Four weeks later, the second phase of a public consultation commenced and is now running until the 25 February.
Forests and other biodiverse ecosystems are essential for maintaining services such as clean water, combating climate change and supporting the livelihoods of many hundreds of millions of people – yet deforestation and forest degradation remain rampant.
In light of this, we welcome the European Commission’s announcement that it will consider feedback from these phases and still publish an official communication before the end of its mandate.
However, our Forests campaigners are concerned that both the roadmap and consultation suggest this will be a “non-legislative initiative” limited to “promote sustainable value chains”. In our roadmap feedback, we raised the absence of any explicit mention of binding regulatory measures such as a due diligence regulation.
Our recent findings demonstrate how voluntary ‘no deforestation’ policies are not enough to safeguard forests or prevent human rights abuses – commitments need to be supported by legally binding regulation.
We and other NGOs have been actively campaigning for the EU to regulate its market for agricultural commodities linked to deforestation, such as palm oil, soy and beef. There have since been similar calls for action from companies and member states.
In March 2018, the Commission published a feasibility study on the possible actions it could take to fight deforestation. Due diligence regulation was considered to have the highest potential impact on forests. Moreover, it was strongly requested by the European Parliament in its September 2018 resolution on forests.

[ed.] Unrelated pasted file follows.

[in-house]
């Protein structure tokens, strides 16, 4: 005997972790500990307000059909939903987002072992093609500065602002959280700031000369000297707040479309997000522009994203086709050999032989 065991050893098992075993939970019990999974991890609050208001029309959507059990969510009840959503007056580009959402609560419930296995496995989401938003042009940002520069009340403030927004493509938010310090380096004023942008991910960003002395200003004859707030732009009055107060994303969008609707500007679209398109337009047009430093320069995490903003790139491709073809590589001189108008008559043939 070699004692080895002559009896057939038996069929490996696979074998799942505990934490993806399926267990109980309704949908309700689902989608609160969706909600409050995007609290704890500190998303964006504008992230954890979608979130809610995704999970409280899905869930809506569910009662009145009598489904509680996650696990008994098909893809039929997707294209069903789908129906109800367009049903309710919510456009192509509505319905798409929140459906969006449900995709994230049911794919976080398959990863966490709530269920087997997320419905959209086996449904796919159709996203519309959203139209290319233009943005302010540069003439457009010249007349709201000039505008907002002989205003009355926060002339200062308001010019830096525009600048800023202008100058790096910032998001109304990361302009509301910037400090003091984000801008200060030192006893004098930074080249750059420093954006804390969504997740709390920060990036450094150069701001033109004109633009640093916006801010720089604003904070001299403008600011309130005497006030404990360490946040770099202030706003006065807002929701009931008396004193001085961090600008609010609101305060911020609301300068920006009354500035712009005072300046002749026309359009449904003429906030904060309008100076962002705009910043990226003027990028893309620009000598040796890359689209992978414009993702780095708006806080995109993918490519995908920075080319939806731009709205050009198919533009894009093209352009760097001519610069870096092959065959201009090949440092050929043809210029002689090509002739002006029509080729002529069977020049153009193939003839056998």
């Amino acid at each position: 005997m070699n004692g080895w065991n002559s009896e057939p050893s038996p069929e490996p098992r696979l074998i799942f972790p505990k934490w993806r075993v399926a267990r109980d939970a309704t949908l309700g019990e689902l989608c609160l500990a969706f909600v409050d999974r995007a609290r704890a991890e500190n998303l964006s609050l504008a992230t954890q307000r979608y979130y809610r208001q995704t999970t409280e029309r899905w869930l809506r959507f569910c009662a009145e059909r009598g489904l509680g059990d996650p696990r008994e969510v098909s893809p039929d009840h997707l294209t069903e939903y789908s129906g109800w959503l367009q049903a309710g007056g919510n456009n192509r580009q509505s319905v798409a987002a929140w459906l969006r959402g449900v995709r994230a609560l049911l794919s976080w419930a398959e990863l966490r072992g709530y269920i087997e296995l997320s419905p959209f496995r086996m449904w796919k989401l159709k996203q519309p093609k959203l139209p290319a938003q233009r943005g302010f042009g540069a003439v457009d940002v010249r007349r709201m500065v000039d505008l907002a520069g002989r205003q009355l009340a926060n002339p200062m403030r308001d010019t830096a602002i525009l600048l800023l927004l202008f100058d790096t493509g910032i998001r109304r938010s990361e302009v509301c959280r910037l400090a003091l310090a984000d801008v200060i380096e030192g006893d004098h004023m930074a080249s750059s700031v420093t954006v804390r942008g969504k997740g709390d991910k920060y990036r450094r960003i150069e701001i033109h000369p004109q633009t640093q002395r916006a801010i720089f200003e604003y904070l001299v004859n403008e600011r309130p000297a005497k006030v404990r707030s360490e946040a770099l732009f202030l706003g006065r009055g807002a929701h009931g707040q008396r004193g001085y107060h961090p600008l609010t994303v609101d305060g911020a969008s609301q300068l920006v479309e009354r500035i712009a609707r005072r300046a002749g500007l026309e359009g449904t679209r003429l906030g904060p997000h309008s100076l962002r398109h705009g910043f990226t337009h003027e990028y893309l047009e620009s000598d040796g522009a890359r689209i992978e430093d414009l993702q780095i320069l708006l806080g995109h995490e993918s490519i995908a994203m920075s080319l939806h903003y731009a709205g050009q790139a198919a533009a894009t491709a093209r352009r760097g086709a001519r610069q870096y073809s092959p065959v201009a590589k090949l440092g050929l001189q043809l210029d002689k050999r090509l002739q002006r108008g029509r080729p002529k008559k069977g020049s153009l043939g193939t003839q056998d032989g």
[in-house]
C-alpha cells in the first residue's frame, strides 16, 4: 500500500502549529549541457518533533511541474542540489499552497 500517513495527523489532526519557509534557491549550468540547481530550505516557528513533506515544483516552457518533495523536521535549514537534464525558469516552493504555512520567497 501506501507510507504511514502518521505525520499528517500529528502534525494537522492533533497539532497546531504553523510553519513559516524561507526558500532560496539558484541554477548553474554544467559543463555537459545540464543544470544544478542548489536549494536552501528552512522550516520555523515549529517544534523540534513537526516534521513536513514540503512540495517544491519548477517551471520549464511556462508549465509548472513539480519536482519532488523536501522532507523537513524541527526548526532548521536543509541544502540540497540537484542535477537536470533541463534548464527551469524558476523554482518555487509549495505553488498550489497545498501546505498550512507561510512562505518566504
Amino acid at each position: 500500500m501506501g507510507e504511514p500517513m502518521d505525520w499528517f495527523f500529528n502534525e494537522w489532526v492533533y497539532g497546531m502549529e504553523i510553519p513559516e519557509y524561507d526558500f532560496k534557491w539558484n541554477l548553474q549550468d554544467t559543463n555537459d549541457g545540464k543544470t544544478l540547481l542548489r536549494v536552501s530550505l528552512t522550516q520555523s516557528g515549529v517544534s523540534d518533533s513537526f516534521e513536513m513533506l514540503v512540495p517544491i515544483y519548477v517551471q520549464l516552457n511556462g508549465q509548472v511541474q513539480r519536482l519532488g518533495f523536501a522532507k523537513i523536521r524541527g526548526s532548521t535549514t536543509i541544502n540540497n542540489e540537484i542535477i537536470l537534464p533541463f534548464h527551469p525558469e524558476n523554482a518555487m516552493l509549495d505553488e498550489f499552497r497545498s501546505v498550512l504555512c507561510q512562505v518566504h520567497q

In the next couple of weeks, our campaigners will be submitting and making public their feedback to the consultation; we urgently call on all stakeholders, including members of the public, civil society, academics, industry and investors, to submit responses to the consultation.
It is imperative that we collectively urge the Commission to develop an enforceable action plan, including binding regulation of EU supply chains and investment practices so that products placed on the EU market do not cause deforestation, forest degradation or human rights abuses.
Such new legislation should include defined sustainability standards and mandatory due diligence to identify and mitigate risks so that commodities and investments by EU-based financial institutions are not linked to these harmful activities.
Forests Campaigner Vanessa Richardson said: “It is time to end the EU’s negative environmental and social impacts on the world’s forests.”